At any rate, the tapering talk remains topic number one in every market, and one cannot be surprised that the market’s reaction has been a clear risk-off response. Equity markets around the world are lower, substantially so in Europe; bond markets are rallying as risk is jettisoned; commodity prices are falling, and the dollar is king!
So, let’s take a tour and see where things are. Starting in Asia, we saw equities decline throughout the region with the Nikkei (-1.1%), Hang Seng (-2.1%) and Shanghai (-0.6%) all under pressure. But the real pressure was felt in Korea (KOSPI -1.9%) and Taiwan (TAIEX -2.7%). In fact, the only markets in the region to hold their own were in New Zealand. Turning to Europe, it is a uniform decline with the DAX (-1.6%), CAC (-2.5%), and FTSE 100 (-2.0%) all falling sharply, with the lesser known indices also completely in the red. I guess the prospect of less Fed largesse is not seen as a positive after all. Meanwhile, ahead of this morning’s opening, US equity futures are all sharply lower, on the order of 0.75%.
Turning to the bond market, the prospect of less Fed buying is having an interesting outcome, bonds are rallying. Of course, this is because Treasuries remain the ultimate financial safe-haven trade and as investors flee risky assets, bonds are the natural response. So, 10-year Treasury yields have fallen 3.5bps, and we are seeing yields decline in the European market as well, at least those countries that are deemed solvent. So, Bunds (-1.4bps), OATs (-1.1bps) and Gilts (-3.4bps) are all seeing demand. Yields for the PIGS, however, are unchanged to higher on the day.
Commodity prices are uniformly lower, except for gold, which is essentially unchanged on the day. Oil (-3.7%) leads the way down, but we are seeing weakness in base metals (Cu -3.3%) as well as the Agricultural space (Wheat -1.5%, Soybeans -1.2%).
Finally, the dollar is on top of the world this morning, as investors are buying dollars to buy bonds, or so it seems. In classic risk-off fashion, only the yen (+0.1%) has managed to hold its own vs. the dollar as the rest of the G10 bloc is weaker led by NOK (-0.95%) and AUD (-0.95%). NZD (-0.7%) and CAD (-0.7%) are also suffering greatly given the commodity weakness story. But do not ignore the euro (-0.15%) which while it hasn’t moved very far, has managed to finally trade below the key 1.1704 support level, and is set, in my view, to head much lower.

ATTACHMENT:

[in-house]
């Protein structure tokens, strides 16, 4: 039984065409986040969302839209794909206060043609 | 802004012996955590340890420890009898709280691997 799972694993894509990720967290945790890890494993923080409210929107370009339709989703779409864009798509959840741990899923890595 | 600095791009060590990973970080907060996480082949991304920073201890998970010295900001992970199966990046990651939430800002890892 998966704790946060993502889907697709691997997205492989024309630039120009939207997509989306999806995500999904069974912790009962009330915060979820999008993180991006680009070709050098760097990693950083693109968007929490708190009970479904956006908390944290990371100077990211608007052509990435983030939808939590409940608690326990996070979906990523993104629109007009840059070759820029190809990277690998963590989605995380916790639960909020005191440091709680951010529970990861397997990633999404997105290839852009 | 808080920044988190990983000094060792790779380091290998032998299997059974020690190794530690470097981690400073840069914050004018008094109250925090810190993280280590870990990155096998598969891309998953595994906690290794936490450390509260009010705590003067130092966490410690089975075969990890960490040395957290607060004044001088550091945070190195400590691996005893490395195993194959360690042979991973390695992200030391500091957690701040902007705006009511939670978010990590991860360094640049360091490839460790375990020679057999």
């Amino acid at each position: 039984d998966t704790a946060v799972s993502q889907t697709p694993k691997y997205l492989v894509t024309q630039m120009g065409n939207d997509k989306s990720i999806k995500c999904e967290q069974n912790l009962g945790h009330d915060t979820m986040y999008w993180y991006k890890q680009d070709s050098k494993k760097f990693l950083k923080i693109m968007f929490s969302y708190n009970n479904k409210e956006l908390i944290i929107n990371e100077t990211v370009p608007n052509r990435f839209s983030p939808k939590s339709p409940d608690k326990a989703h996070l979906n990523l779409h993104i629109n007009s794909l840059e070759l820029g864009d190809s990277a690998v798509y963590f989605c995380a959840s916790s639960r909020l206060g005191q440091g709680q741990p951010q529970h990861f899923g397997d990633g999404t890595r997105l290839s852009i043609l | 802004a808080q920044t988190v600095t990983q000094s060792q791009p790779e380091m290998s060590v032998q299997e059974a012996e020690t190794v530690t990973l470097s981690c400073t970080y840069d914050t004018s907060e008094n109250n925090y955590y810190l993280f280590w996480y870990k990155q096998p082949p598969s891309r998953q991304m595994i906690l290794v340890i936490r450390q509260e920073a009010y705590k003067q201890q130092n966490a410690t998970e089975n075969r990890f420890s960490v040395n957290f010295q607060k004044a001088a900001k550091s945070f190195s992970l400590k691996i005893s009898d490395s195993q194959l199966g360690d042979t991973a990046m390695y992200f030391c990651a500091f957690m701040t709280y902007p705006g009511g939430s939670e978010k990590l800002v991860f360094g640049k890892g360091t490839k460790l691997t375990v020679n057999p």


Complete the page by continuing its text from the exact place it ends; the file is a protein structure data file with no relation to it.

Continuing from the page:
In the EMG space, ZAR (-1.3%) is the leading decliner, falling alongside the commodity complex. KRW (-0.7%) has given back all of yesterday’s gains as equity outflows continue to dominate the market there, but we are seeing weakness across the board with most currencies falling between 0.3%-0.6% purely on the dollar’s overall strength.
On the data front, this morning brings the weekly Initial Claims (exp 364K) and Continuing Claims (2.8M) as well as Philly Fed (23.1) and Leading Indicators (+0.7%). There’s no scheduled Fedspeak, but what else can they say after yesterday’s Minutes anyway? If you recall, Monday’s Empire Mfg was quite weak, so I would not be surprised to see Philly follow suit. In fact, I think the biggest problem the Fed is going to have is that the data is rolling over and looking like a slowing economy, despite high inflation. If they keep seeing economic weakness, are they really going to taper into a weakening economy? They may start, but I doubt they get two months in before they stop, especially if equities continue to revalue (fall). As to the dollar, for now, I like its prospects and suspect that we are going to trade to levels not seen since June of last year.
Good luck and stay safe